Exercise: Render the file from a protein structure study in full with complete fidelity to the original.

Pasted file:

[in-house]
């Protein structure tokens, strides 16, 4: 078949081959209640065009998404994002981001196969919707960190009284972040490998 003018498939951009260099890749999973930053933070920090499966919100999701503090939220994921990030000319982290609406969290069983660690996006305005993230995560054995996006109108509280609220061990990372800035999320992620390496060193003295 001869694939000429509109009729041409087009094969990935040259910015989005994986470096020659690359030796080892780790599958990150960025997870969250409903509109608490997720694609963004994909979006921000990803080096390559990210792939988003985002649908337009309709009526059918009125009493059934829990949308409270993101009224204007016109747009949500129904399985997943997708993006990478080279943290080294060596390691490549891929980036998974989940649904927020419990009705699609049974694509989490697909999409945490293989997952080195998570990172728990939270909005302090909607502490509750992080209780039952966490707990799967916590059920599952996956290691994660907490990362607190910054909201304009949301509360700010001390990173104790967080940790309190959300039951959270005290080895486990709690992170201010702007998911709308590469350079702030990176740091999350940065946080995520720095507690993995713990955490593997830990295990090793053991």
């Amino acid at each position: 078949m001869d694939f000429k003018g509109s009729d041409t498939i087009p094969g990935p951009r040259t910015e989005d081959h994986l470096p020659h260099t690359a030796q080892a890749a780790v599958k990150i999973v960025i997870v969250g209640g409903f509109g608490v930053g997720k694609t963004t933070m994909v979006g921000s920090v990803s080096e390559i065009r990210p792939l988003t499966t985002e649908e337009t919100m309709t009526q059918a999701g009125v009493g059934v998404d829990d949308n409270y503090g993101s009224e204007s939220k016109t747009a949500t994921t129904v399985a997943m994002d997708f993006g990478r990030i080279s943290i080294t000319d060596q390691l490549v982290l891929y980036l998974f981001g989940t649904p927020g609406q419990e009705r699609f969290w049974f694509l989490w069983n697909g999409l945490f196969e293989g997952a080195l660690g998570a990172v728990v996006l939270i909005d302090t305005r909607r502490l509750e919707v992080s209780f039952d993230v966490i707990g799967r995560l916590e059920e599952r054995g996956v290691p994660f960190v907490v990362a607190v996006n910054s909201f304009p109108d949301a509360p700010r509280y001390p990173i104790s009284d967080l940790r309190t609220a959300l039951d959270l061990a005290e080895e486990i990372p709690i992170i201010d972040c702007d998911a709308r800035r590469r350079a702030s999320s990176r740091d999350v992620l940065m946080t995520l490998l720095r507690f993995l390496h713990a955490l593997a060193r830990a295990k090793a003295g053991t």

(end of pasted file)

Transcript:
[in-house]
């Protein structure tokens, strides 16, 4: 078949081959209640065009998404994002981001196969919707960190009284972040490998 003018498939951009260099890749999973930053933070920090499966919100999701503090939220994921990030000319982290609406969290069983660690996006305005993230995560054995996006109108509280609220061990990372800035999320992620390496060193003295 001869694939000429509109009729041409087009094969990935040259910015989005994986470096020659690359030796080892780790599958990150960025997870969250409903509109608490997720694609963004994909979006921000990803080096390559990210792939988003985002649908337009309709009526059918009125009493059934829990949308409270993101009224204007016109747009949500129904399985997943997708993006990478080279943290080294060596390691490549891929980036998974989940649904927020419990009705699609049974694509989490697909999409945490293989997952080195998570990172728990939270909005302090909607502490509750992080209780039952966490707990799967916590059920599952996956290691994660907490990362607190910054909201304009949301509360700010001390990173104790967080940790309190959300039951959270005290080895486990709690992170201010702007998911709308590469350079702030990176740091999350940065946080995520720095507690993995713990955490593997830990295990090793053991």
């Amino acid at each position: 078949m001869d694939f000429k003018g509109s009729d041409t498939i087009p094969g990935p951009r040259t910015e989005d081959h994986l470096p020659h260099t690359a030796q080892a890749a780790v599958k990150i999973v960025i997870v969250g209640g409903f509109g608490v930053g997720k694609t963004t933070m994909v979006g921000s920090v990803s080096e390559i065009r990210p792939l988003t499966t985002e649908e337009t919100m309709t009526q059918a999701g009125v009493g059934v998404d829990d949308n409270y503090g993101s009224e204007s939220k016109t747009a949500t994921t129904v399985a997943m994002d997708f993006g990478r990030i080279s943290i080294t000319d060596q390691l490549v982290l891929y980036l998974f981001g989940t649904p927020g609406q419990e009705r699609f969290w049974f694509l989490w069983n697909g999409l945490f196969e293989g997952a080195l660690g998570a990172v728990v996006l939270i909005d302090t305005r909607r502490l509750e919707v992080s209780f039952d993230v966490i707990g799967r995560l916590e059920e599952r054995g996956v290691p994660f960190v907490v990362a607190v996006n910054s909201f304009p109108d949301a509360p700010r509280y001390p990173i104790s009284d967080l940790r309190t609220a959300l039951d959270l061990a005290e080895e486990i990372p709690i992170i201010d972040c702007d998911a709308r800035r590469r350079a702030s999320s990176r740091d999350v992620l940065m946080t995520l490998l720095r507690f993995l390496h713990a955490l593997a060193r830990a295990k090793a003295g053991t």